Director: Wes Anderson
Writer: Wes Anderson
Cast: Jason Schwartzman, Scarlett Johansson, Tom Hanks, Jeffrey Wright, Tilda Swinton, Bryan Cranston, Edward Norton, Adrien Brody
Duration: 109 mins
Available in: Theatres
Sixty seconds could never even begin to scratch the surface. It's been a few months since the last influx of ‘Wes Anderson-style’ TikToks and reels – composed of symmetrical frames and pastel palettes, set to an Alexandre Desplat score – but it's taken the release of Asteroid City, in which the director's form and content have never complemented each other better, to cement what's long been apparent. The aesthetic is imitable, the artistry is not.
Each of Anderson’s precise, orderly and hermetically-sealed worlds are at odds with the vast churns of longing and grief they contain. Each of his characters attempt to exert some measure of control over their lives – whether through the 75-year plan concocted in Bottle Rocket (1996) or the brothers’ meticulous daily itinerary in Darjeeling Limited (2007) – only to find themselves succumbing to the grip of fate and circumstance. The same is true of Asteroid City, in which Anderson’s troupe of characters struggle to reconcile the finiteness of life with the infinite mysteries of the cosmos they’re confronted with, making for his funniest, most piercing movie yet.
Asteroid City might be one of Anderson’s most vulnerable films, but it’s also his hardest to untangle, lending itself much more easily to being felt rather than understood. Its characters exist in a movie about a television programme about a play, the messy overlapping layers of art and life hard to keep track of, even if they do allow for the delightful conceit of Scarlett Johansson, an actress, playing an actress playing an actress. There are also more meta references to film – Augie’s surname Steenbeck calls to mind the Steenbeck film editing machine and there’s a Looney Tunes-style beep-beeping roadrunner but Anderson’s ability to conjure mood and memory, to spark genuine emotion, transcends the artifice on which its built, even as he reinforces it by cutting to the behind-the-scenes making of the play.
There are the classic Anderson trademarks — the neat rows of diorama-like houses, the orderly lettering of a café façade, the careful framing — but the presence of a half-finished ramp is an aberration on the sprawling landscape, pointing to unfinished business and things left unsaid. Much like the impending storm in Moonrise Kingdom (2012) and the looming threat of war impinging on the enforced civility of The Grand Budapest Hotel, deep into the desert of Asteroid City, casting a shadow over the events of the film, are atomic bomb tests being carried out. A more potent spectre haunting its characters is grief.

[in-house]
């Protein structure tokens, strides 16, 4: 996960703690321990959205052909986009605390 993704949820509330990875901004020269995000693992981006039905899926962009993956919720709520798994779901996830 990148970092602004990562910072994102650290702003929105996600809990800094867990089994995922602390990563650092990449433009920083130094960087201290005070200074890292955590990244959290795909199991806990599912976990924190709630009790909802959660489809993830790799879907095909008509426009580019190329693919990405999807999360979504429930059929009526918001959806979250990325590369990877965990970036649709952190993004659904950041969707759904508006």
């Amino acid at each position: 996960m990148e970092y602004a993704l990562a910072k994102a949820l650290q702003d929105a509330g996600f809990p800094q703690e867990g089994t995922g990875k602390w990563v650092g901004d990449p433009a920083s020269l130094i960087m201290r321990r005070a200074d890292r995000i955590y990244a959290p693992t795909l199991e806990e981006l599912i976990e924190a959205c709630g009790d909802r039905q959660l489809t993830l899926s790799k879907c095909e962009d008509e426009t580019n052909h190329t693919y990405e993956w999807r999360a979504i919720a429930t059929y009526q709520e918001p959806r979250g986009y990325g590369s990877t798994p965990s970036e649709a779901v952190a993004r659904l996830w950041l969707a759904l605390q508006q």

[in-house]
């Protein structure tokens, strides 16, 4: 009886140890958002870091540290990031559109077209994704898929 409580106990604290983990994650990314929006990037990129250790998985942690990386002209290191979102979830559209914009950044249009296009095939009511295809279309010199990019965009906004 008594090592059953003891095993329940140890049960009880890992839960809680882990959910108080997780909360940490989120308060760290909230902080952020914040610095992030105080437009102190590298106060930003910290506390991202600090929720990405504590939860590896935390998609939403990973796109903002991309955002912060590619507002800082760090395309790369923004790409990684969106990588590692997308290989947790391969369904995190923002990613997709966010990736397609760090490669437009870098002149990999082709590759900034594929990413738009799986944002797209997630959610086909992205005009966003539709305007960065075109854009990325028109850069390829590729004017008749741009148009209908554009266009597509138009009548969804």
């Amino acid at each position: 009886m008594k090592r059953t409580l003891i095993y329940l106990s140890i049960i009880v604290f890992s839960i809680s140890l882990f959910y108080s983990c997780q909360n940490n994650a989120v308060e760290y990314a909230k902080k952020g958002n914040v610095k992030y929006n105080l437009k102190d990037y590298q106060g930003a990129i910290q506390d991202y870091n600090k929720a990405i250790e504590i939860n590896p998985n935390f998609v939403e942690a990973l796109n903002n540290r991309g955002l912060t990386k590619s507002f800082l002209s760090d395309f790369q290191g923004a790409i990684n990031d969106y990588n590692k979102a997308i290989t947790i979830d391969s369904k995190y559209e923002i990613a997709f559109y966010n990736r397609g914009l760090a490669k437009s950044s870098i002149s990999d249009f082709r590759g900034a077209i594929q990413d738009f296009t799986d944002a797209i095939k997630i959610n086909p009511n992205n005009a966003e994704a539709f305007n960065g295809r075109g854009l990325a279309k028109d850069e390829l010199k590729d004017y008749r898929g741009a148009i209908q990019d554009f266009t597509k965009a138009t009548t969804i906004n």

War photographer Augie Steenbeck (Jason Schwartzman) must find a way to tell his young children that their mother recently died, though he's not the only parent in the film trying to find a way to connect with his kids. There's Midge Campbell (Johansson), an actress self-aware enough to realise that the movies have always come before maternal instincts. And J.J. Kellogg (Liev Schreiber), another parent moving through the clockwork precision of an Anderson film trying to find out what makes his child tick.
Sometimes, the play’s careful staging accommodates for the unexpectedness of life – a funeral scene is interrupted by a firework show in the background. Sometimes, the theatrical nature of the production only makes the sombre moments of self-reflection the characters have arrived at all the more wrenching. One of the film’s best, most moving moments is a spontaneous reenactment of a scene cut from the original play – having not been captured for TV, it now exists only as a brief moment of connection between the two performers – and its fleeting nature is precisely what makes it enduring. The lines are scripted, but the sentiment is honest. In every performance, there exists a kernel of truth.
In Asteroid City, characters gaze up at the night sky but are more preoccupied with trying to navigate the vast emptiness of a life that stretches in front of them. Mirroring the audience’s confusion, they may not fully understand the play they’re in, but that doesn’t stop them from feeling their way through it. In art, as in grief, there are no easy answers. Asteroid City isn't real, as the movie repeatedly reminds us. But that doesn't make the experience of having visited it any less rewarding.